wâhkôhtowin is the Cree word for “kinship” or “the way in which we relate to each other.” For artist Carrie Allison, this concept serves as an artistic methodology and guiding principle. Heart River (2018), a beaded map of the Heart River, which runs through the artist’s Cree and Métis family territory, underscores essential relationships between traditional beading, water, and the land. The companion installation Connect/Contact(2017), uses flora harvested from the banks of the river to create a gathering of paper discs whose movements invite visitors to listen for what Carmen Robertson calls “the sounds of the watery embodiment of place.” Finally, Beaded Botanicals (2018-2019) features beaded sketches of endangered flora found in Mi’kma’ki, the territory in which Allison currently resides, presented alongside botany specimens borrowed from the Herbarium of the Nova Scotia Museum.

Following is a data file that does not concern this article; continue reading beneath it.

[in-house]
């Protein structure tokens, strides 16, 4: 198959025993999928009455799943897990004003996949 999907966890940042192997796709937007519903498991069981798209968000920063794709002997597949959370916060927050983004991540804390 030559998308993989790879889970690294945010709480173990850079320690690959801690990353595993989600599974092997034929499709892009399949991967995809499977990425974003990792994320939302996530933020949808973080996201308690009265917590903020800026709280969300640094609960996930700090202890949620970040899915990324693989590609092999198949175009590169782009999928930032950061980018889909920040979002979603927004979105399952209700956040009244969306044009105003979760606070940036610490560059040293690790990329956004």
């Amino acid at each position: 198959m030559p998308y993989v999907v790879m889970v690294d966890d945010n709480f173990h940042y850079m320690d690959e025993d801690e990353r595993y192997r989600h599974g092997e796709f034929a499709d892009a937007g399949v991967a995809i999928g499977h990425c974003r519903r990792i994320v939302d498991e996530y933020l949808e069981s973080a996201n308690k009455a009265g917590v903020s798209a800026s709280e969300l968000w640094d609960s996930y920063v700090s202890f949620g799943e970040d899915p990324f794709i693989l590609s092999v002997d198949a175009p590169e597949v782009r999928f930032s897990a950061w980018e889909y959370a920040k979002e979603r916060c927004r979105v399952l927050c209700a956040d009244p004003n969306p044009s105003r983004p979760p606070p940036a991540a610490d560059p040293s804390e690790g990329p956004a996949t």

Carrie Allison is an Indigenous, mixed-ancestry visual artist born and raised on unceded and unsurrendered Coast Salish Territory (Vancouver, BC), with roots in High Prairie, Alberta. Situated in K’jipuktuk since 2010, Allison’s practice responds to her maternal Cree and Métis ancestry, thinking through intergenerational cultural loss and acts of reclaiming, resilience, resistance, and activism, as well as notions of allyship, kinship, and visiting. Her work is rooted in research and pedagogical discourses and seeks to reclaim, remember, recreate, and celebrate her ancestry through visual discussions. She looks to Indigenous, mixed-race, antiracist, anti-oppressive, feminist, and environmental theorists to critically examine the world around her. Allison holds an MFA, a BFA, and a BA in Art History from NSCAD University.
Curated by Emily Falvey